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Message 1449884 - Posted: 4 Dec 2013, 12:58:36 UTC - in response to Message 1449243.

Perhaps I am in a minority but I hope things go well for the Chinese space programme.

The long term survival of the human race depends on us getting off this planet (all the eggs in one basket, as it were) and anyone who comes along who can push the edges of the technological envelope towards making this happen get's my support.

Like it or not China is the second biggest economy in the world and will likely soon have the largest. Although their reasons for doing so are probably suspect, the end result is that they are using some of the piles of money for something that has much long range potential.

And before we look too closely at the reasons for their fascination with space, let's remember that the Apollo/moon programme was basically Kennedy shoving a huge pile of poker chips into the center of the table and daring the Russians to match it. Hardly a honourable motive but one that had amazing results.

I agree 100% if they can do it all well and good, it just might make the USA/Europe sit up and take notice.

All power to them if they can land a man on the moon!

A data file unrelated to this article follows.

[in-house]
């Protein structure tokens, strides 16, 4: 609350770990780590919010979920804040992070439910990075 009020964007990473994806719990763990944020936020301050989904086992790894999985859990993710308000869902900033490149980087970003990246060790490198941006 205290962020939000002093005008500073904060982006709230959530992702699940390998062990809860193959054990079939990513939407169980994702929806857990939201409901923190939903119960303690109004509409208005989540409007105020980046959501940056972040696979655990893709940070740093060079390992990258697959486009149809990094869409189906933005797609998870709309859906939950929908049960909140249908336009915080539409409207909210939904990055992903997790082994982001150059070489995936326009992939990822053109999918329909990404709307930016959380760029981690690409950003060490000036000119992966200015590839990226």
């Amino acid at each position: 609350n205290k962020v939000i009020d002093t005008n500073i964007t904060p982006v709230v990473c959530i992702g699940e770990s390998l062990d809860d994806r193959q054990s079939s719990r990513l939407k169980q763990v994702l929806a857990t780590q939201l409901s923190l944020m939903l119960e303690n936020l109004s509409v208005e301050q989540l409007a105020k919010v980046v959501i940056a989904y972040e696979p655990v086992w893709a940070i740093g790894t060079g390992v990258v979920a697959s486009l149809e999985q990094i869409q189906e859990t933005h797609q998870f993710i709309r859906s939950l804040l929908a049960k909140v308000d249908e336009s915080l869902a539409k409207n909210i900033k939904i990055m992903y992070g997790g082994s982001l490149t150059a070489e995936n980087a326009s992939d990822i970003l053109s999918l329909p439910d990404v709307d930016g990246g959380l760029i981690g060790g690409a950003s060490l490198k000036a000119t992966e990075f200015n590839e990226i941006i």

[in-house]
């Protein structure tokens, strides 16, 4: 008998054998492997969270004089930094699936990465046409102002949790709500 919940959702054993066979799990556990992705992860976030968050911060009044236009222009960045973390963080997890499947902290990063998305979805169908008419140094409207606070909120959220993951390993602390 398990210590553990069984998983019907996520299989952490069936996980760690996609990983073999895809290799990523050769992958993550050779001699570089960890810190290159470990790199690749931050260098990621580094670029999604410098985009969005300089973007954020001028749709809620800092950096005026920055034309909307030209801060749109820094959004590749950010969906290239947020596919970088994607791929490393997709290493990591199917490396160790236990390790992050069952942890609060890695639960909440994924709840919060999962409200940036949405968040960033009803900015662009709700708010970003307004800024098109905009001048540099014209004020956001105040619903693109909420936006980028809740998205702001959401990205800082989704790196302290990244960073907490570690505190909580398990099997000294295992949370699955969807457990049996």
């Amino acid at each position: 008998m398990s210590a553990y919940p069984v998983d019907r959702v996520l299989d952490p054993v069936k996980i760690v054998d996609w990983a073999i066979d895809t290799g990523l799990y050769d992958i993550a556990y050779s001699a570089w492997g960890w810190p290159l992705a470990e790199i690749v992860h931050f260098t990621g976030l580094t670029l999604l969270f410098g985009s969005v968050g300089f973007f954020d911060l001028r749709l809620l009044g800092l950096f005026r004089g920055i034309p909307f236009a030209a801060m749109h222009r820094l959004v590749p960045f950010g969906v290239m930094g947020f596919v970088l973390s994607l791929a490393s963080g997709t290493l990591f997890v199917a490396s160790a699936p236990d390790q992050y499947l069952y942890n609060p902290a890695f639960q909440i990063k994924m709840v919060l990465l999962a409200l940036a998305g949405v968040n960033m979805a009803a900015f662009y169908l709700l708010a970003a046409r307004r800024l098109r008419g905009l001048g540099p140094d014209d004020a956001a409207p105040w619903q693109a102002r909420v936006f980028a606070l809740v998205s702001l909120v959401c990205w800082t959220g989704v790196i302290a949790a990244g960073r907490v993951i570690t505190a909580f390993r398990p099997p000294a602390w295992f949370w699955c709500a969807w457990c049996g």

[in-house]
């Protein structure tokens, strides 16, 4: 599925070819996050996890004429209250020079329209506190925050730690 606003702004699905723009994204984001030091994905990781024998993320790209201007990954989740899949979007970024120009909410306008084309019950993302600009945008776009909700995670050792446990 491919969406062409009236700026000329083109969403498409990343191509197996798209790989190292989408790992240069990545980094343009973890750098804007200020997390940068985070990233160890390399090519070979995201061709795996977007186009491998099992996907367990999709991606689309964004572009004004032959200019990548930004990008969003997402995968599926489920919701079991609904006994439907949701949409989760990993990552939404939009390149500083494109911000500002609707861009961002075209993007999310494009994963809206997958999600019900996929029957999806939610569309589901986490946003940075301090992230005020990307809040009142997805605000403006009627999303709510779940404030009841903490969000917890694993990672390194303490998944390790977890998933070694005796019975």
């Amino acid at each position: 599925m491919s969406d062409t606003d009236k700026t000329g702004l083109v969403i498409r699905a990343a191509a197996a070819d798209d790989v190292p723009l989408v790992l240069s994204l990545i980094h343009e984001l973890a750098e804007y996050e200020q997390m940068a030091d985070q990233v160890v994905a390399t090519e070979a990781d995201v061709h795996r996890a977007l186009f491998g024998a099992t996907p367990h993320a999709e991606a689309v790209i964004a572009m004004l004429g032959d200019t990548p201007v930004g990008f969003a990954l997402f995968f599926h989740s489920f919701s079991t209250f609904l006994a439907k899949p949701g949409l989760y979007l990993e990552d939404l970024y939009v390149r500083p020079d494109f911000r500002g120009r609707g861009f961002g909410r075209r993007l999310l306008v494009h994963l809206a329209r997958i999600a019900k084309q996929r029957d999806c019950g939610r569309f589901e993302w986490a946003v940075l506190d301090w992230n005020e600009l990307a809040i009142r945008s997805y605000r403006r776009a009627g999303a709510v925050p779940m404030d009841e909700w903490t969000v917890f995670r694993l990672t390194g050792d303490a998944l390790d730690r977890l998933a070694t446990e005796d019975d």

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Message 1453651 - Posted: 13 Dec 2013, 23:23:14 UTC - in response to Message 1449884.

update...

After sending 12 humans to the moon's surface during the Apollo Program, NASA remains committed to lunar science. Building on modern missions such as Clementine and Lunar Prospector and recent missions like LCROSS and GRAIL, NASA science has helped to map the moon, determine the presence of water ice, and understand our satellite's irregular gravity field. NASA's current missions to the moon are helping the agency understand our solar system better, informing future exploration efforts to other planetary bodies, and bringing us closer to the technologies we'll need to explore future destinations like an asteroid and Mars.

http://www.nasa.gov/content/chinas-lunar-lander-may-provide-additional-science-for-nasa-spacecraft/index.html#.UquV6ifTDSc

China's Lunar Lander May Provide Additional Science for NASA Spacecraft
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Message 1453804 - Posted: 14 Dec 2013, 8:18:49 UTC

China's Chang'e 3 lunar lander is currently orbiting the moon with its solar panels and landing legs deployed. If all goes well, the lander — which is carrying China's first robotic rover — for a planned soft-landing on Saturday, Dec. 14, Beijing Time at Sinus Iridum, also known the Bay of Rainbows.


http://www.space.com/23938-china-moon-rover-landing-lunar-prospecting.html?cmpid=514630_20131214_15748454
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Message 1453888 - Posted: 14 Dec 2013, 13:32:43 UTC

It has landed successfully.....



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Message 1454133 - Posted: 15 Dec 2013, 10:40:31 UTC

Yep, sure has. Good for them I say.

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Message 1454183 - Posted: 15 Dec 2013, 14:20:26 UTC

Can watch most of it live on CN-TV

http://english.cntv.cn/live/p2p/index.shtml